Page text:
Palm Sunday and the Triumphal Entry

In Catholisism, Palm Sunday is an important holiday… Or maybe pre-holiday? Not sure exactly how it’s defined, as I’m not Catholic. While I have many doctrinal differences with the Catholic religion, (maybe I’ll write about that some day…) I don’t deny that there are some things I can learn from them.

Rather than re-hash my previous post and share why I don’t like the traditions surrounding Easter, let me share some of the things I like to think about going into the holiday.

WHAT IS PALM SUNDAY?

Despite the dangerous and rebellious atmosphere in Jerusalem, and against the good advise of His Apostles to stay away, Jesus risked the wrath of the Romans and returned to Jerusalem in the days leading up to the Passover. The Romans were wary of insurrectionists and were arresting anyone they thought were trying to cause rebellion. The leaders of the Jews had already deliberately sought to paint the Savior as a leader of rebellion, and so His return to the Holy City was dangerous. Combined with the influx of celebratory Jews, the city was bursting with anxiety, rejoicing, and even rebellion.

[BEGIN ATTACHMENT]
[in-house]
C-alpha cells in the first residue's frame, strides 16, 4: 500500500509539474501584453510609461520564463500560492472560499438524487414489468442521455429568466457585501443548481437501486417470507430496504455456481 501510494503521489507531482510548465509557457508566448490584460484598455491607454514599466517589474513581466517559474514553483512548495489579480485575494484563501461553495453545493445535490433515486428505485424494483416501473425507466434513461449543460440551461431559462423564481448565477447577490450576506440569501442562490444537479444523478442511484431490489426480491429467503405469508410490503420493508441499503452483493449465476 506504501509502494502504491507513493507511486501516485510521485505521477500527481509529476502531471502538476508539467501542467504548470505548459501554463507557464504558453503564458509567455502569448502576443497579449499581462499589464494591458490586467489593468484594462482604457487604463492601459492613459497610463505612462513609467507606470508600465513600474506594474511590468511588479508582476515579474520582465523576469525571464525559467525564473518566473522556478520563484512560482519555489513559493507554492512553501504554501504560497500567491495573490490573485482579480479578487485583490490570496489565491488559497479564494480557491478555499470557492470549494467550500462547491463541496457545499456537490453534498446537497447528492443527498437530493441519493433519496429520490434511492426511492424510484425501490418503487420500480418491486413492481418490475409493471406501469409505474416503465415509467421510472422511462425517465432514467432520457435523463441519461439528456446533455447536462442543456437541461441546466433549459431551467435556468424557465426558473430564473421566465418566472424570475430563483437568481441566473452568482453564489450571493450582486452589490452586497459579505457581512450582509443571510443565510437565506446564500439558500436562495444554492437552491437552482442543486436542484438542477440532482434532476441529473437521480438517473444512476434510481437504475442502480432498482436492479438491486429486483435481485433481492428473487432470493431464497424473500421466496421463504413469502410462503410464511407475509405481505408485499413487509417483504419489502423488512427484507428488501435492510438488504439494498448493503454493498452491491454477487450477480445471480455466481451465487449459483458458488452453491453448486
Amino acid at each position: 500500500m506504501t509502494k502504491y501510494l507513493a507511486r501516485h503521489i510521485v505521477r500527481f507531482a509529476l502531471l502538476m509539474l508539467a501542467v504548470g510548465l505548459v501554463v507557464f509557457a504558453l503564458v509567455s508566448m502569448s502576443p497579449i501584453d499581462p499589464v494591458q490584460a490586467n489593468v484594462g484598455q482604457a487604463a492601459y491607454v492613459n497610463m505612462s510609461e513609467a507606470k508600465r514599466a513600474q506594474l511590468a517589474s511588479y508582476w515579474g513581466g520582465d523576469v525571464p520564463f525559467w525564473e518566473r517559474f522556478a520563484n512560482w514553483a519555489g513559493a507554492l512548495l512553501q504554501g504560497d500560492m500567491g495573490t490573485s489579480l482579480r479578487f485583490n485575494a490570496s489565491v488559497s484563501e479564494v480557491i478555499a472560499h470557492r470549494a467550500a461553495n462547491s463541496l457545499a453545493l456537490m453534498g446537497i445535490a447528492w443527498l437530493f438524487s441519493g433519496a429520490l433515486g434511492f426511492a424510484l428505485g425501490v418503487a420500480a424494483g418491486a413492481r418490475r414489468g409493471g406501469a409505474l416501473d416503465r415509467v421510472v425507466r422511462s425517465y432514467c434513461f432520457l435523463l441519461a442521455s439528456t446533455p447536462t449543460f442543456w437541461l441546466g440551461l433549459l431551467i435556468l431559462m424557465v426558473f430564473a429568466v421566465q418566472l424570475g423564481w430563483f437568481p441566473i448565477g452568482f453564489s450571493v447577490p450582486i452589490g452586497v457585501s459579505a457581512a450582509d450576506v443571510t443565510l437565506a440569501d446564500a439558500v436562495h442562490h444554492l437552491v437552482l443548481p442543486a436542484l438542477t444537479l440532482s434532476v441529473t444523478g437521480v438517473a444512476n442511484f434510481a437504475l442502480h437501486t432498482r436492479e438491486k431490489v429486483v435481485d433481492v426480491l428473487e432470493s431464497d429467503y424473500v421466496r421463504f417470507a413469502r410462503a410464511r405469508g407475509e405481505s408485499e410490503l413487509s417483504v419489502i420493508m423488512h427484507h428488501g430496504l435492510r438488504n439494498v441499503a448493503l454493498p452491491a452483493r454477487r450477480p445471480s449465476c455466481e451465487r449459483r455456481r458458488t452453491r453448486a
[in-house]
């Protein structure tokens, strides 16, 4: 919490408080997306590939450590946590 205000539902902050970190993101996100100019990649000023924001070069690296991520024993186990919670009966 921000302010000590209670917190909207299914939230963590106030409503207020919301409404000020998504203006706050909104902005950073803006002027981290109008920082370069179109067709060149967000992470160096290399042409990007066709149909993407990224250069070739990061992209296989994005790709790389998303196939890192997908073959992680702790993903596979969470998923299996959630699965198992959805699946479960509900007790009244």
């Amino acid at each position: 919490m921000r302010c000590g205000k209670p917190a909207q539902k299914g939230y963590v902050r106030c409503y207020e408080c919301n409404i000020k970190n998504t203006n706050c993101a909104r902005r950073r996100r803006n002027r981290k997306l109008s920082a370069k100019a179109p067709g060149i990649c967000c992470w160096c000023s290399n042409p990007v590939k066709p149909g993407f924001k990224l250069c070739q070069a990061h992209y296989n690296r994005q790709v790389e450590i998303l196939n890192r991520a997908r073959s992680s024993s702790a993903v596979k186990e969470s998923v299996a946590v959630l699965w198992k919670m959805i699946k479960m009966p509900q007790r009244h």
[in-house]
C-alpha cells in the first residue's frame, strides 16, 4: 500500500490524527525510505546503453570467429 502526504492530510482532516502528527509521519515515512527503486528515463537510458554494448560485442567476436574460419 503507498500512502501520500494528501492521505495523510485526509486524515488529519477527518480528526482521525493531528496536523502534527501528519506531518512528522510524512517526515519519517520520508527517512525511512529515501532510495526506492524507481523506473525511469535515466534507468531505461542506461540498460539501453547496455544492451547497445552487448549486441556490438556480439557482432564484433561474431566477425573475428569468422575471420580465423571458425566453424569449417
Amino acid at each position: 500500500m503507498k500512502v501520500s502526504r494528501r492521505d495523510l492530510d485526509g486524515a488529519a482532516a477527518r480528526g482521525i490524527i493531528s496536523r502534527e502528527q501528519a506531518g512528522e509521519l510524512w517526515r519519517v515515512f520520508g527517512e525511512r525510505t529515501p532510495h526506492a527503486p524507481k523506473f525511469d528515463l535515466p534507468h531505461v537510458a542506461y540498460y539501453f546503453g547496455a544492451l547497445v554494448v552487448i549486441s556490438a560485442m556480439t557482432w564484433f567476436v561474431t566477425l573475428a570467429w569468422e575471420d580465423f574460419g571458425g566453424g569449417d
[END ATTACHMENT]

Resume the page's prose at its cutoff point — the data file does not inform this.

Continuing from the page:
When he came, he rode on the back of an ass, the kingly mount of the ancient Jews, and his followers laid palm leaves at his feet before him, reveling and shouting in praise, shouting “Hosanna to the Son of David: Blessed is he that cometh in the name of the Lord; Hosanna in the highest!”

Jesus was indeed a leader of a rebellion, but rather than political insurrection, he led a rebellion against the natural man: urging His disciples to wholly reject the sinful world, and follow him in His perfection. Here He declared Himself as the promised Messiah, the Son of God, and the Heir of David. Here the throngs of Jews proclaimed His holy name, and blessed His coming.

So Palm Sunday celebrates the triumphant return of the Savior to the Holy City, and introduces the week leading to the most horrific day in human history, and culminated in the breaking of the bonds of death.

This week, prepare to celebrate Easter, let’s think less of the eggs and bunnies, and remember He who is worthy of our praise. With those in Jerusalem, let us cry “Hosanna to the Son of David: Blessed is he that cometh in the name of the Lord; Hosanna in the highest!”

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